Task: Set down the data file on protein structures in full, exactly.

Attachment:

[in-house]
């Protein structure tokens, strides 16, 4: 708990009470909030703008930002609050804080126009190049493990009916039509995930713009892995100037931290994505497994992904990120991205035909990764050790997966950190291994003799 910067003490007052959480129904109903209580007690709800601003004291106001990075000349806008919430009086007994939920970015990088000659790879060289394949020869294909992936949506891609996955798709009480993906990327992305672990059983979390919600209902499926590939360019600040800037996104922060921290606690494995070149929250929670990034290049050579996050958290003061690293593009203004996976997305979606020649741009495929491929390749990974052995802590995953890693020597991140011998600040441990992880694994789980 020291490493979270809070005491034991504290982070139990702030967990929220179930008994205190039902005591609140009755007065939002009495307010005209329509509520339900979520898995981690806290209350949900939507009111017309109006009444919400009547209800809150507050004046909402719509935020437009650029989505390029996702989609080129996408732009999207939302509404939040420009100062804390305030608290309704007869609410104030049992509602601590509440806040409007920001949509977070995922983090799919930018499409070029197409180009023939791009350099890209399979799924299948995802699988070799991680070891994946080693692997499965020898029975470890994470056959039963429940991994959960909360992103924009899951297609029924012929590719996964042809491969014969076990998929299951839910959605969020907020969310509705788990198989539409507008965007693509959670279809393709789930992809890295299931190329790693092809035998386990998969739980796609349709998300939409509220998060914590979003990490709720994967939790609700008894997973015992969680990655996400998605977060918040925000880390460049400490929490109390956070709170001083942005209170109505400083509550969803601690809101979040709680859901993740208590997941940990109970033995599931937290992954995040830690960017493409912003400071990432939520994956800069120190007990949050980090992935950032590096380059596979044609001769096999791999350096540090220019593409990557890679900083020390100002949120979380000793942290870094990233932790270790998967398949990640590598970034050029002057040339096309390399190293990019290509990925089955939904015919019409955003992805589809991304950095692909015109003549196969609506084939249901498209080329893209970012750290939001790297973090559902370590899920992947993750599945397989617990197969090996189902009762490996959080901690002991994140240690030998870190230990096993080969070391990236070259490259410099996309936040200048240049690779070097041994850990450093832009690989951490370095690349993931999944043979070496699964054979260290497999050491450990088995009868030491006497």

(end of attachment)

[in-house]
């Protein structure tokens, strides 16, 4: 708990009470909030703008930002609050804080126009190049493990009916039509995930713009892995100037931290994505497994992904990120991205035909990764050790997966950190291994003799 910067003490007052959480129904109903209580007690709800601003004291106001990075000349806008919430009086007994939920970015990088000659790879060289394949020869294909992936949506891609996955798709009480993906990327992305672990059983979390919600209902499926590939360019600040800037996104922060921290606690494995070149929250929670990034290049050579996050958290003061690293593009203004996976997305979606020649741009495929491929390749990974052995802590995953890693020597991140011998600040441990992880694994789980 020291490493979270809070005491034991504290982070139990702030967990929220179930008994205190039902005591609140009755007065939002009495307010005209329509509520339900979520898995981690806290209350949900939507009111017309109006009444919400009547209800809150507050004046909402719509935020437009650029989505390029996702989609080129996408732009999207939302509404939040420009100062804390305030608290309704007869609410104030049992509602601590509440806040409007920001949509977070995922983090799919930018499409070029197409180009023939791009350099890209399979799924299948995802699988070799991680070891994946080693692997499965020898029975470890994470056959039963429940991994959960909360992103924009899951297609029924012929590719996964042809491969014969076990998929299951839910959605969020907020969310509705788990198989539409507008965007693509959670279809393709789930992809890295299931190329790693092809035998386990998969739980796609349709998300939409509220998060914590979003990490709720994967939790609700008894997973015992969680990655996400998605977060918040925000880390460049400490929490109390956070709170001083942005209170109505400083509550969803601690809101979040709680859901993740208590997941940990109970033995599931937290992954995040830690960017493409912003400071990432939520994956800069120190007990949050980090992935950032590096380059596979044609001769096999791999350096540090220019593409990557890679900083020390100002949120979380000793942290870094990233932790270790998967398949990640590598970034050029002057040339096309390399190293990019290509990925089955939904015919019409955003992805589809991304950095692909015109003549196969609506084939249901498209080329893209970012750290939001790297973090559902370590899920992947993750599945397989617990197969090996189902009762490996959080901690002991994140240690030998870190230990096993080969070391990236070259490259410099996309936040200048240049690779070097041994850990450093832009690989951490370095690349993931999944043979070496699964054979260290497999050491450990088995009868030491006497």